Researchers at the University of Buffalo report that percutaneous transluminal venous angioplasty (Liberation Therapy) does no harm to patients. But neither does it make the patients blood flow any better around the nervous system. This is bad news for multiple sclerosis sufferers. For many of them have been undergoing the treatment in the understandable belief/hope that it may help them. Unfortunately the Buffalo study found some patients who were worse off by having liberation therapy.
What Is Liberation Therapy?
Liberation therapy is an invasive treatment that expands the inner dimensions of arteries and veins by pushing through a balloon catheter. This works by pushing out the narrowed blood tubes all along their lengths.
The research team are about to publish their results at an â€˜Emerging Scienceâ€™ symposium for the American Academy of Neurology. It is the very nature of the study that is as important as the results here. The reportâ€™s lead author explains:
Â “The Prospective Randomized Endovascular Therapy in MS (PREMiSe) trial is believed to be the first prospective randomized double-blinded, controlled study of balloon angioplasty for MS being performed with Institutional Review Board approval in a rigorous fashion in the U.S. with significant safeguards in place to ensure careful determination of risks and benefits.”
All the medical treatments under this study were done without financial cost to the patients. And the results make it clear that many people with MS have been paying through the nose for a high risk procedure that isnâ€™t doing them any good and may even be doing them some harm. While liberation therapy is not associated with acute side effects, it does not give any ongoing relief to the symptoms of MS. The message of the report for MS patients considering liberation therapy is do so within the context of proper controlled medical test program.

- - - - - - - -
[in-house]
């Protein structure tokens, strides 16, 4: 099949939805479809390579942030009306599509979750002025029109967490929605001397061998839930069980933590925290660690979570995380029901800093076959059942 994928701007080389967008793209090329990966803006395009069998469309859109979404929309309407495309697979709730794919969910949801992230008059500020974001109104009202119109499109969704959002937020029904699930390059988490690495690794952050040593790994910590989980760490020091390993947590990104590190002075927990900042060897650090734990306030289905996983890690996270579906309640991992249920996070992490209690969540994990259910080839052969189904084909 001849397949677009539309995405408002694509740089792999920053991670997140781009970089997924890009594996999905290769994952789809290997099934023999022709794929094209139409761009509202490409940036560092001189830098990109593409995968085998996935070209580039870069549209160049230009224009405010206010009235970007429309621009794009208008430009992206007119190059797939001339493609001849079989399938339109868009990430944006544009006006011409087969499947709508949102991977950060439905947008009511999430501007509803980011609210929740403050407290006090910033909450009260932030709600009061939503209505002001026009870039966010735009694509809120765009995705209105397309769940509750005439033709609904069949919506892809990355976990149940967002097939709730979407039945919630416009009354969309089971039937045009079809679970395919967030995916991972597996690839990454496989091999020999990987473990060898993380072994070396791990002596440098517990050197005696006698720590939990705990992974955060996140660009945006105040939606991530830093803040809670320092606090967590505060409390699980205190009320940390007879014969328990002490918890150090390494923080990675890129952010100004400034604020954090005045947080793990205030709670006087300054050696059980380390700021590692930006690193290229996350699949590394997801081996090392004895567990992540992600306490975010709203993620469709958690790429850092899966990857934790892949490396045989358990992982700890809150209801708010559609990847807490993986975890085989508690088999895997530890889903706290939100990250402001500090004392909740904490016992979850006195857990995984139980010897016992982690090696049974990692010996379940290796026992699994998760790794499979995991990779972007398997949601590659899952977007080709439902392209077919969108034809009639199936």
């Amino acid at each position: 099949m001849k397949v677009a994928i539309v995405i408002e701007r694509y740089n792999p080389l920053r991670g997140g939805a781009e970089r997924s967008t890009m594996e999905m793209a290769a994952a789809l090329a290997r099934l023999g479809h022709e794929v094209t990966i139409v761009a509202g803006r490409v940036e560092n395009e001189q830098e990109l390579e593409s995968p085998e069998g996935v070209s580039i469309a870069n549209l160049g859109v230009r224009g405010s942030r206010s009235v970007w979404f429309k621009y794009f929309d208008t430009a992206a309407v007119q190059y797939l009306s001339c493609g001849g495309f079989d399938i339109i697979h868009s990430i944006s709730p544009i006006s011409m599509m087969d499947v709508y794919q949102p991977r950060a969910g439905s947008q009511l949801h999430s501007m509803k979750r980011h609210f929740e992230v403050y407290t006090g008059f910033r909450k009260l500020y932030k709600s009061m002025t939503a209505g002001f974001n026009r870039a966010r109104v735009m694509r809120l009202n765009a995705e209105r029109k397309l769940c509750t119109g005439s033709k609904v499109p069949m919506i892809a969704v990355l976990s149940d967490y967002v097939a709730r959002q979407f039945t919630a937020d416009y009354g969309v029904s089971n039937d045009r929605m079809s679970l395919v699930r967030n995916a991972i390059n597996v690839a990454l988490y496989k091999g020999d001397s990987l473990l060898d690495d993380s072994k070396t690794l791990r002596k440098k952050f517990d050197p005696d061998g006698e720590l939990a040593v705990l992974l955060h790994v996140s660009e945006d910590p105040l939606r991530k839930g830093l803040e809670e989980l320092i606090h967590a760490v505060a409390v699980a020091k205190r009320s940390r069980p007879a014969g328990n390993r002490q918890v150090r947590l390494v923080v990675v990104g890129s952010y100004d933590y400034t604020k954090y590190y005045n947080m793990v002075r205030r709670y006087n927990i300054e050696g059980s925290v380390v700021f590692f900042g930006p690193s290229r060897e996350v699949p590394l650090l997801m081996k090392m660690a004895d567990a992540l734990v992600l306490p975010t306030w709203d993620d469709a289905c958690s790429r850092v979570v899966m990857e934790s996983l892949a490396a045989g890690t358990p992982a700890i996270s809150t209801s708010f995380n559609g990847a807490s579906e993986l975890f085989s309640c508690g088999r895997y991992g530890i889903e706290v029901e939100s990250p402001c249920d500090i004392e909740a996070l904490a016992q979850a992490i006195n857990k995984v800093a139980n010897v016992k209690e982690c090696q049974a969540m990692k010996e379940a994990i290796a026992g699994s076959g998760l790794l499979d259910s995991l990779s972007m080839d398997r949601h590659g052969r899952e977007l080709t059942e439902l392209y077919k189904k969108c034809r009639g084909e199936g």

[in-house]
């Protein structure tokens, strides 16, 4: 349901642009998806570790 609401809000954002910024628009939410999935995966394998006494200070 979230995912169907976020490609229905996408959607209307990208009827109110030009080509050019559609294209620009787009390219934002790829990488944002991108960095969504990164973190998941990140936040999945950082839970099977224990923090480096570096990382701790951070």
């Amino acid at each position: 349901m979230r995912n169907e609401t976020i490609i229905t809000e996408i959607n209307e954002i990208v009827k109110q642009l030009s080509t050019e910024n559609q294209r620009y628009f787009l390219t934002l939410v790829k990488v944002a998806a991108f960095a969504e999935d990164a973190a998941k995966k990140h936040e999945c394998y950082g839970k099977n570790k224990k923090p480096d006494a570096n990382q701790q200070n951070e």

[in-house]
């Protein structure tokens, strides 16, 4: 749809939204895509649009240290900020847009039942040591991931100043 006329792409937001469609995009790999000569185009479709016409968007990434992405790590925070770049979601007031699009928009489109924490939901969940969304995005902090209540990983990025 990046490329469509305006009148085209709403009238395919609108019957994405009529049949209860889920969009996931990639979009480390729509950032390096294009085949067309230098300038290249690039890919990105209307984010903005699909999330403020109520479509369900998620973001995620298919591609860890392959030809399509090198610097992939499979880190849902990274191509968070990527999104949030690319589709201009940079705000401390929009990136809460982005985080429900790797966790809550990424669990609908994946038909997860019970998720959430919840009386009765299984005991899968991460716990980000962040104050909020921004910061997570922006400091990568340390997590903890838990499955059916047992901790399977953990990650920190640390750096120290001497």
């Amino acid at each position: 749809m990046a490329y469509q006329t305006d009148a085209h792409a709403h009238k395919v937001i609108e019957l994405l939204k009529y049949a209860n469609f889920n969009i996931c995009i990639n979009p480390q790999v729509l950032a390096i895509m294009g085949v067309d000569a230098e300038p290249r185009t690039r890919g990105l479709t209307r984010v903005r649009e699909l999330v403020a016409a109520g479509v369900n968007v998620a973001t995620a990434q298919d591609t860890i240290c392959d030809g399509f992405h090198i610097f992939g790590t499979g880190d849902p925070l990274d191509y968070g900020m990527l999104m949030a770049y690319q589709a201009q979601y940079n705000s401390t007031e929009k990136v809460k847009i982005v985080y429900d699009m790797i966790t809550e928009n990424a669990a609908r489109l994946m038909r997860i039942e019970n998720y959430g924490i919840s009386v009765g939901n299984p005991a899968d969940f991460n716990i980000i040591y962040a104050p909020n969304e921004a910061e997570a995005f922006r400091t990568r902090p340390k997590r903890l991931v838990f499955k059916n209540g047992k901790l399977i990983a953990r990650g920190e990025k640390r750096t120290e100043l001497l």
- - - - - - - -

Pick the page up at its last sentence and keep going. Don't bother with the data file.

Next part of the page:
“Our strong recommendation to patients and to practitioners, who have, in earnest, been seeking betterment for their disease and a cure for MS is that they should instead consider enrolling in trials, rather than undergoing these procedures on a fee-for-service basis.”
How Common Is this Procedure?
Over the last 3 years more than 30,000 MS sufferers have had endovascular treatments of this nature. It is said to free blockages in their veins and help to take blood away from their brains. Most of these procedures were done free of charge, but not documented and assessed in clinical trial fashion.
Chronic cerebrospinal venous insufficiency CCSVI is the technical diagnosis for poor blood flow in the veins that come from the brain and central nervous system, due to obstructions. CCSVI is prevalent among patients with MS. Blocked veins in these cases reduce the flow of blood coming from the central nervous system and going to the heart. This means blood will reflux back into the spine and brain. Doctors do not yet know the basic causes of these vein problems, but angioplasty, so successful in treating atherosclerosis, looked like a good treatment. But the new study should give pause for thought.